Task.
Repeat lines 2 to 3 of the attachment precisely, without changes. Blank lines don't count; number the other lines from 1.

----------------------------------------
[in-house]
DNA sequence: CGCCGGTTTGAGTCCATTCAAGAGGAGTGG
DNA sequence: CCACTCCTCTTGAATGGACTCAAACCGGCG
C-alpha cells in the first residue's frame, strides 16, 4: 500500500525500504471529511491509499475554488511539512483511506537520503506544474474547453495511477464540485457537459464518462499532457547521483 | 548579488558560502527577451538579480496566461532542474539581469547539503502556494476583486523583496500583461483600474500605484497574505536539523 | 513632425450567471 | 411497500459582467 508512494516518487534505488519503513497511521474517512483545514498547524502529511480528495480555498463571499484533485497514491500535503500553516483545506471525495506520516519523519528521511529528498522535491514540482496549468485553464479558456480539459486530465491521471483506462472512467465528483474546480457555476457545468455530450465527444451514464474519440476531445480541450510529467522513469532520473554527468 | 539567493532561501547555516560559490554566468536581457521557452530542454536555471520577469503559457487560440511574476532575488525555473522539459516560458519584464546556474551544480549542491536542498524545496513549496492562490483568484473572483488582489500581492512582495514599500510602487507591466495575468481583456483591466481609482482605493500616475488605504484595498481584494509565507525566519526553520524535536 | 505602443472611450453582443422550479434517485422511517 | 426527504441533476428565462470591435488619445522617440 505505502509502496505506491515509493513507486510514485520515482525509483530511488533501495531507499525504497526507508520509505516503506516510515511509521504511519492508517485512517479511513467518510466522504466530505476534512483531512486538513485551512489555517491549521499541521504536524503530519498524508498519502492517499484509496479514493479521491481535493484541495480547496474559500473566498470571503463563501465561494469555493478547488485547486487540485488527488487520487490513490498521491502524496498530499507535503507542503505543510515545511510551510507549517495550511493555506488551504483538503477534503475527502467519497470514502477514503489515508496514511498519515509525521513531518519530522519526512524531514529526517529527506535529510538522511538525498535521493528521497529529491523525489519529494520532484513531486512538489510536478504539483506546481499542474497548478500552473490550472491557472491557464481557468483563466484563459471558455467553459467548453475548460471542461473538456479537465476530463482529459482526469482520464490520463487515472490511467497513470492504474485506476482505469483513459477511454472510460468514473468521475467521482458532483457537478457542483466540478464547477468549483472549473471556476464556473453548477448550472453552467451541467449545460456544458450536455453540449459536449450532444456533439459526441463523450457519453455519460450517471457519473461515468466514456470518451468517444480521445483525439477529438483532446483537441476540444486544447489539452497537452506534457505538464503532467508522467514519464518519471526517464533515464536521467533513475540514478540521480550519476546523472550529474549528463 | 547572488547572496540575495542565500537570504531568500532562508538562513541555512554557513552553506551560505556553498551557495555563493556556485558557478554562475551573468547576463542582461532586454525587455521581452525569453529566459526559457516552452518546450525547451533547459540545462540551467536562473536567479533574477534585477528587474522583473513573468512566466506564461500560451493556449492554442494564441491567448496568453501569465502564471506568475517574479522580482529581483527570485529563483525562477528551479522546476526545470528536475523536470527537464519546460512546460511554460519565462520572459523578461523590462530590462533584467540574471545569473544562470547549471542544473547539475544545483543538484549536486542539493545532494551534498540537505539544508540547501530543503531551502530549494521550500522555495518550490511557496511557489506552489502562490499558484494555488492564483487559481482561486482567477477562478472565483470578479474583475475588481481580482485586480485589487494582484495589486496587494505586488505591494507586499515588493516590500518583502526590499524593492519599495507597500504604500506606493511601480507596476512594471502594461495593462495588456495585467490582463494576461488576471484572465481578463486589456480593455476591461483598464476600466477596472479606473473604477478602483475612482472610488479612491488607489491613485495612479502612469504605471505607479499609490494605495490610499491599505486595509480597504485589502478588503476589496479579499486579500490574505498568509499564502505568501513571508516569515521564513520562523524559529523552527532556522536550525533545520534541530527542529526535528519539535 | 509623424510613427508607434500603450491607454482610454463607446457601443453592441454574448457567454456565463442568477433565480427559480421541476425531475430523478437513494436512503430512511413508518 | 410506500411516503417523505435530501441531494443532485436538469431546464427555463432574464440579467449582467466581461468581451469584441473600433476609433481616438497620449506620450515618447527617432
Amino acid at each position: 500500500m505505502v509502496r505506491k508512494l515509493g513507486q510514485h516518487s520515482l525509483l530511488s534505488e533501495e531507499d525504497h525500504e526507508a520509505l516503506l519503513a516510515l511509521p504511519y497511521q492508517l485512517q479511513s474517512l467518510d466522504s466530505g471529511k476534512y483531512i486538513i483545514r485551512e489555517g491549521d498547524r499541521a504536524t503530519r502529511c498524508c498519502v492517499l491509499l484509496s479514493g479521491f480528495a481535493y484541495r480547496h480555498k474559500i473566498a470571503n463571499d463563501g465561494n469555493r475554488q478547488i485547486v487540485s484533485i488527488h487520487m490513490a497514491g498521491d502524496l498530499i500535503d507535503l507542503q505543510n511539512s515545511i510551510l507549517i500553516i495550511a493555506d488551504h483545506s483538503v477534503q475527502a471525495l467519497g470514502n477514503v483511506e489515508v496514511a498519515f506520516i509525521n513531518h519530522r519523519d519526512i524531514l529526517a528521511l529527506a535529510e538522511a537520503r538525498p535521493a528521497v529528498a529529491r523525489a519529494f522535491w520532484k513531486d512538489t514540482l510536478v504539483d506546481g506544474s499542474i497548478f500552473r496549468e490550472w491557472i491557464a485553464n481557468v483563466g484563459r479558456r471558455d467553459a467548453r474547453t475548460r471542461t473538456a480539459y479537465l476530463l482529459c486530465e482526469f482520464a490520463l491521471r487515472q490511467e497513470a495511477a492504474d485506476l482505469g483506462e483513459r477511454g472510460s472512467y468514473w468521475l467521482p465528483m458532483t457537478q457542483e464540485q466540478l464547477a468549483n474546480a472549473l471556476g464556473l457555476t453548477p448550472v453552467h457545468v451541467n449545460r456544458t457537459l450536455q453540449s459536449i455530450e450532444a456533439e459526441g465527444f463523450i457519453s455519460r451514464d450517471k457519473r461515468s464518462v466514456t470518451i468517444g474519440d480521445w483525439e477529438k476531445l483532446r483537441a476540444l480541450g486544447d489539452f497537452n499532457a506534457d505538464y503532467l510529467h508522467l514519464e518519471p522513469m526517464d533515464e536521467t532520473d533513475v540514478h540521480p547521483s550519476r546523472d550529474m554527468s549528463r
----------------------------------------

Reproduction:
DNA sequence: CGCCGGTTTGAGTCCATTCAAGAGGAGTGG
DNA sequence: CCACTCCTCTTGAATGGACTCAAACCGGCG